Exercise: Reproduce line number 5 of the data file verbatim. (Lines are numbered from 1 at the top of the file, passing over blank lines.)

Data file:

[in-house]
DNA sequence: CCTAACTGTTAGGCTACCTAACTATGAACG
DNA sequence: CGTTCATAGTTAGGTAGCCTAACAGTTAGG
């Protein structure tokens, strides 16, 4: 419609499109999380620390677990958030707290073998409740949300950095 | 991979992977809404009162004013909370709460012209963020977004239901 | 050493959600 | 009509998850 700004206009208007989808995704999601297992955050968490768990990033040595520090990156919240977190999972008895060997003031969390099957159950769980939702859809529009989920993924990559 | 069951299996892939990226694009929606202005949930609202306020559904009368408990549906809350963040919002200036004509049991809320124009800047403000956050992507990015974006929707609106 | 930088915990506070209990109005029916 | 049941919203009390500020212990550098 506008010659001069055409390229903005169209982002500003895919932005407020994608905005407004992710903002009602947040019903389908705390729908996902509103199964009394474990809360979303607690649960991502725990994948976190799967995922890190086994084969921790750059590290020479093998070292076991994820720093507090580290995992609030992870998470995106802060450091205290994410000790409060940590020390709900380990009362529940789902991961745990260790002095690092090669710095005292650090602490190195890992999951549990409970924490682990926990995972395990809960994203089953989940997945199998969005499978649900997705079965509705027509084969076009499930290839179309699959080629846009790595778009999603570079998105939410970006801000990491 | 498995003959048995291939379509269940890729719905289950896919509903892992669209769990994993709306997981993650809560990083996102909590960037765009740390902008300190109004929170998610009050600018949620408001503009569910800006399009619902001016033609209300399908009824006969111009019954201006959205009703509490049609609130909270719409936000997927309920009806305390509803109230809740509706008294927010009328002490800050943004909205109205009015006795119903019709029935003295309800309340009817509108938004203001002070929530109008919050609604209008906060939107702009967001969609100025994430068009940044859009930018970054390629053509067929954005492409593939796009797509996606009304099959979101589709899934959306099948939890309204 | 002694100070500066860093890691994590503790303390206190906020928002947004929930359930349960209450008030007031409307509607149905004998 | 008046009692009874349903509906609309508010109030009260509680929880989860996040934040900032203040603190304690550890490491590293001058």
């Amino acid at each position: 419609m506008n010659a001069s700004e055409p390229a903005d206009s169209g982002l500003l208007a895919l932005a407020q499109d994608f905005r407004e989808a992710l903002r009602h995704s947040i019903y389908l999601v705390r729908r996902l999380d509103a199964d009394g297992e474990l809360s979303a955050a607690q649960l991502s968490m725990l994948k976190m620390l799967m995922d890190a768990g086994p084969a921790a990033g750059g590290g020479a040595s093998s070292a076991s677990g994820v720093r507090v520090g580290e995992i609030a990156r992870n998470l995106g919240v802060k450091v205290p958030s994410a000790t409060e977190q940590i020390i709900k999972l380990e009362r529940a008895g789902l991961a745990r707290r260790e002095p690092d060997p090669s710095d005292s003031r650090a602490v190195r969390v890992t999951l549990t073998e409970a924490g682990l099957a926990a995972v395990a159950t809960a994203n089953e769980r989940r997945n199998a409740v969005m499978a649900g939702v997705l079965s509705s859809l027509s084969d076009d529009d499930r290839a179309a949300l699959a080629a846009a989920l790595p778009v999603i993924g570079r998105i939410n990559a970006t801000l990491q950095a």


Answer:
């Amino acid at each position: 419609m506008n010659a001069s700004e055409p390229a903005d206009s169209g982002l500003l208007a895919l932005a407020q499109d994608f905005r407004e989808a992710l903002r009602h995704s947040i019903y389908l999601v705390r729908r996902l999380d509103a199964d009394g297992e474990l809360s979303a955050a607690q649960l991502s968490m725990l994948k976190m620390l799967m995922d890190a768990g086994p084969a921790a990033g750059g590290g020479a040595s093998s070292a076991s677990g994820v720093r507090v520090g580290e995992i609030a990156r992870n998470l995106g919240v802060k450091v205290p958030s994410a000790t409060e977190q940590i020390i709900k999972l380990e009362r529940a008895g789902l991961a745990r707290r260790e002095p690092d060997p090669s710095d005292s003031r650090a602490v190195r969390v890992t999951l549990t073998e409970a924490g682990l099957a926990a995972v395990a159950t809960a994203n089953e769980r989940r997945n199998a409740v969005m499978a649900g939702v997705l079965s509705s859809l027509s084969d076009d529009d499930r290839a179309a949300l699959a080629a846009a989920l790595p778009v999603i993924g570079r998105i939410n990559a970006t801000l990491q950095a």